Polycystic Ovary Syndrome (PCOS)

Polycystic ovary syndrome (PCOS) is a condition that affects the female reproductive system. It is a common hormonal disorder that affects 1 in 10 women of childbearing age.

It is characterised by hormone imbalances, irregular menstrual cycles, and small cysts on the ovaries. PCOS can lead to difficulties getting pregnant and other long-term health problems.

The symptoms of PCOS vary from person to person and can range from mild to severe. With proper diagnosis and management, patients can live healthy lives while managing their symptoms.

What causes PCOS?

PCOS is caused by a combination of genetic, lifestyle, and environmental factors. Genetics plays a role, as it can be passed down from family members. Lifestyle factors such as being overweight or obese, eating an unhealthy diet, not getting enough exercise, and having high-stress levels can also contribute to the development of PCOS.

Environmental factors like exposure to certain chemicals or pollutants may also influence the development of PCOS. It is important to note that there is no one-size-fits-all cause for PCOS, and all these factors must be considered when looking into the potential cause of this disorder.

What are the symptoms of PCOS?

The most common symptoms of polycystic ovary syndrome (PCOS) are irregular or absent menstrual periods, excess male hormones, weight gain, acne, and thinning hair.

Additional signs may include excess facial and body hair growth, infertility, depression, anxiety, and sleep apnea. Women with PCOS may also experience difficulty losing weight and high levels of cholesterol in the blood.

Other possible effects are pelvic pain and an increased risk of developing type 2 diabetes, endometrial cancer, or ovarian cysts.

What are the treatment options for PCOS?

Treatment options for PCOS depend on the individual case and can include lifestyle changes such as diet and exercise, medications, surgery, or a combination of these. Lifestyle changes may help reduce symptoms such as hirsutism, acne, and obesity.

Medications used to treat PCOS include oral contraceptives, anti-androgenic agents, and insulin-sensitizing drugs. Surgery can be used to treat PCOS-related infertility by removing cysts from the ovaries or reducing abnormal hormone production in the ovaries. Combining treatments is often beneficial for those with severe cases of PCOS.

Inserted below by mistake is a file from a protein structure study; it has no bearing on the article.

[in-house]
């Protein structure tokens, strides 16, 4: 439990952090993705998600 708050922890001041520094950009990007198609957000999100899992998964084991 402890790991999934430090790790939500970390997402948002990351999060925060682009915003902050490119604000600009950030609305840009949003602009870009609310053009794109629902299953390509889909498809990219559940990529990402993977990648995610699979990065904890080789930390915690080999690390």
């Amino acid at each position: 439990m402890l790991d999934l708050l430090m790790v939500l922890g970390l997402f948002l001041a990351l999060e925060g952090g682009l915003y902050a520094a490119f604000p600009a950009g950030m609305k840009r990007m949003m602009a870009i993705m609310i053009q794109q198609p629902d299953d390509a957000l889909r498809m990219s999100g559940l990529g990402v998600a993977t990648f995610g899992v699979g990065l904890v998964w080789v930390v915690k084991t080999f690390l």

How can one prevent PCOS?

A healthy lifestyle is the best way to prevent PCOS. Exercise regularly, and ensure you are eating a balanced diet with plenty of fresh fruit and vegetables. Avoid processed foods and sugary snacks.

Maintain a healthy weight, as this can reduce the severity of PCOS symptoms or even eliminate them. Speak to your doctor about taking oral contraceptives to regulate hormones.

Make sure you get adequate sleep and reduce stress levels to maintain hormonal balance. Lastly, take vitamins such as Vitamin D3 or Omega-3 fatty acids, which are beneficial for women with PCOS.

When should one see a doctor for PCOS?

If a woman has any of the symptoms associated with PCOS, such as irregular menstrual cycles, excessive facial or body hair growth, obesity, acne, thinning hair, and/or infertility, she should see her doctor for further evaluation. The doctor may order tests such as blood tests to measure hormone levels and an ultrasound to look at the ovaries.

It is also important to have regular checkups to monitor for long-term complications of PCOS, such as diabetes and heart disease. Early diagnosis and treatment can help manage symptoms and reduce long-term risks. Take the first step towards understanding PCOS and its treatment.


Polycystic ovary syndrome (PCOS) is a common hormonal disorder among women of reproductive age that can cause infertility, irregular periods, and other symptoms. Treatment for PCOS typically involves lifestyle changes such as diet and exercise, medications to manage symptoms, or surgery to remove cysts from the ovaries.

By taking control of their health and seeking appropriate treatment, women with PCOS can reduce the effects of the condition on their lives and increase their chances of conceiving. With proper care and management, those with PCOS can live healthy and fulfilling lives.

Request an appointment at Apollo Cradle, Bengaluru - Koramangala. Call 1860-500-1066 to book an appointment.

1. What is the relationship between insulin resistance and PCOS?

PCOS is associated with a high prevalence of insulin resistance, which occurs when cells do not respond to normal levels of insulin, leading to an increase in blood sugar.

2. How does hormonal imbalance affect PCOS?

Hormonal imbalances associated with PCOS, such as elevated levels of androgens like testosterone, can lead to a variety of physical symptoms, including acne, hirsutism, and male-pattern baldness.

3. What diagnostic tests are used to diagnose PCOS?

Diagnostic tests for PCOS may include a physical exam, laboratory testing of hormones such as testosterone and follicle-stimulating hormone (FSH), ultrasound imaging, and/or a biopsy procedure to examine the ovaries for cysts or other irregularities.

4. Are there any long-term health risks associated with PCOS?

Yes, PCOS can lead to an increased risk of diabetes, high blood pressure, heart disease, and stroke if left untreated.

5. Is there a cure for PCOS?

There is currently no cure for PCOS; however, treatments are available to manage the symptoms. These may include lifestyle changes such as diet and exercise modifications, medications like the birth control pill or anti-androgens, or surgery in some cases.

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